Article

Mary Kwart: Wildland Fire Pioneer

This article was developed from three sets of primary sources: a series of essays that Mary Kwart wrote in 2020 describing her career in wildland fire management; an oral history interview conducted with Kwart in 2021 by Lu Ann Jones and Leah Baer of the National Park Service Park History Program; and a cache of photographs and documents from Kwart’s personal archive. These materials contribute to Women’s Voices: Women in the National Park Service Oral History Project, and will be archived at Harpers Ferry Center. A grant from the National Park Foundation made the project possible. Baer, a National Council for Preservation Education intern, wrote the article.
Mary Kwart sits on the ground near other crew members, with a hardhat, sunglasses, bandana around her neck, and firefighting uniform.
Mary Kwart during her 1982 season with the hotshot crew.

Image courtesy of Mary Kwart

Mary Kwart came of age during the 1960s and 1970s, when feminist ideas inspired some young women to seek radically new career possibilities. Kwart was among them. She combined a spiritual connection with nature and a respect for and fascination with fire to become a wildland firefighter. In the early 1980s she was among the first women to join the Arrowhead Interagency Hotshots, an elite National Park Service crew, stationed at Sequoia & Kings Canyon National Parks in California. Throughout her life, Kwart defied gender stereotypes to create new spaces for herself and for future generations of women in land management agencies.

Early Years

Kwart was born and raised in California. Her appreciation of nature stemmed from annual family camping trips to Yosemite National Park. During one hiking trip at Yosemite at about the age of 10, Kwart spotted a solo female hiker and knew right then she wanted to be like her. Kwart’s initial interest in forest fires emerged while she was attending a summer camp in southern California. A fire forced the campers to evacuate. While the fire scared and alarmed her fellow campers, it intrigued Kwart. In 1971 she ventured out on her first solo backpacking trip from Berkeley to Yosemite with a pound of sunflower seeds and a pound of raisins stuffed inside a $5 Boy Scout pack to keep her fed and a cotton sleeping bag to keep her warm. About this time Kwart committed herself to the burgeoning feminist movement and to spirituality.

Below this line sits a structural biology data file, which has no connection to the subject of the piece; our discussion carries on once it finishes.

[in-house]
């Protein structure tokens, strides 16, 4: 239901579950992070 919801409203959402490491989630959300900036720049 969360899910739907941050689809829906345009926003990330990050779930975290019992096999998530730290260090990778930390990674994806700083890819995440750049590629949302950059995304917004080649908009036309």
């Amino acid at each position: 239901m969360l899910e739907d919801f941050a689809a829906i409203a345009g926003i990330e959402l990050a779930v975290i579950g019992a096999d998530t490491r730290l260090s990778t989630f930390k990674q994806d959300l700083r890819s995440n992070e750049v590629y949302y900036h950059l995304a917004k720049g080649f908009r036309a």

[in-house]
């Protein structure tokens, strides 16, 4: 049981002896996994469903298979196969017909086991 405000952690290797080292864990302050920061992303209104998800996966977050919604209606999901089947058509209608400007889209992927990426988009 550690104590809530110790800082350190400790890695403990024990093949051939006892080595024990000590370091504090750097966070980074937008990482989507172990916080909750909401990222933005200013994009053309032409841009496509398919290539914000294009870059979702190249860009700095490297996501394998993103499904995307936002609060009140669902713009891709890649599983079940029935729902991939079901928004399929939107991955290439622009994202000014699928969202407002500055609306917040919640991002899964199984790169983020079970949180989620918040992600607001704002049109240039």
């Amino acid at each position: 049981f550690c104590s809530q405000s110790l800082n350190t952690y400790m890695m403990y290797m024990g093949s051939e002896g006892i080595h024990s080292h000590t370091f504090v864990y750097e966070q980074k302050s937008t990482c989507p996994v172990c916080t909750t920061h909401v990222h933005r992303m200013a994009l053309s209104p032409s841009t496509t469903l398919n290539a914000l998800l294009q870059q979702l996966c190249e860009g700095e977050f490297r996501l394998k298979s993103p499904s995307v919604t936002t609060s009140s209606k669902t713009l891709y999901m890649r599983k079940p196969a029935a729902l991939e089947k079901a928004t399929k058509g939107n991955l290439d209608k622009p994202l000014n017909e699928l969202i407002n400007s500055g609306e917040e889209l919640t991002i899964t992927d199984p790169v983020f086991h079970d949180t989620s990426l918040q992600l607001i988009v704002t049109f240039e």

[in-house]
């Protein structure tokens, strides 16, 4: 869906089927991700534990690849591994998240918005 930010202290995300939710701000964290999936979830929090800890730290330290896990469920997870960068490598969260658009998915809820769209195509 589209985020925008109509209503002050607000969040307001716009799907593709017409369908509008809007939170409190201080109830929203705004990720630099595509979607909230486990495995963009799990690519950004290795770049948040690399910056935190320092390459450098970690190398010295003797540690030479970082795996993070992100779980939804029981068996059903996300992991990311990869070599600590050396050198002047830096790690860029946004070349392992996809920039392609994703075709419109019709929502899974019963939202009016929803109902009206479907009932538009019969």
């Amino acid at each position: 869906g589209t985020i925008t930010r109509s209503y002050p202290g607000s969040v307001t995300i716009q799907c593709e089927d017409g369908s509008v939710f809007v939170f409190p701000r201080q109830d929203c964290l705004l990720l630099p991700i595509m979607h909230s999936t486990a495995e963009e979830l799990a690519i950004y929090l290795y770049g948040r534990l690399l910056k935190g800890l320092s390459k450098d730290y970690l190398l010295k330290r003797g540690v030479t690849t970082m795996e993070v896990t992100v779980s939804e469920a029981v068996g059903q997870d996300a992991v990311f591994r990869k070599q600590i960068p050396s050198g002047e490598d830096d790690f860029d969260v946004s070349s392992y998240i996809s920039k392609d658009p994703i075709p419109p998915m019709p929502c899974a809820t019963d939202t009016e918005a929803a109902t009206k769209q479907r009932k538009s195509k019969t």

Before long, Kwart was headed down a career path new for women. In 1977 she secured a job as a seasonal firefighter with the U.S. Forest Service. After working with the USFS and later the Bureau of Land Management, in 1982 Kwart believed she had enough experience to apply for a position with the newly established Arrowhead Interagency Hotshots. The crew agreed.
A group of people pose in front of a sign that says "Sequoia National Park"
A group photo of the 1983 Arrowhead Interagency Hotshot Crew. Kwart is in the front row second from the left.

Image courtesy of Mary Kwart

Culture of the NPS Arrowhead Interagency Hotshot Crew

Candidates for the elite hotshot crew had to pass a series of physical fitness tests. The test standards reflected male models of fitness by focusing on upper body strength. All crew members had to complete seven pull-ups. Kwart initially struggled to reach this standard, and she spent most of the off-season training to increase her pull-up count. Passing what was known as a step test was another requirement.

KWART: For an entry-level firefighter there was a 40-hour course and you had to pass a step test in the 1980’s--walk up and down a step of a certain size to the beat of a metronome. Then your pulse was taken and had to be below a certain level on a chart. This was bad for women who have higher heartrates than men even when they are fit. There used to be only one size step. Then they finally developed a woman’s step that was lower than a man’s step. I always had a hard time passing the step test despite being in good shape. One trick to make your heartrate slow down was to hold your breath as your pulse was taken. I dread to think of the strain this put on my heart. Now the physical test is a fast walking test with a 45 pound pack—you have to walk 3 miles in 45 minutes. Passing the pack test was fairly easy for me because I was used to carrying a backpack when I hiked.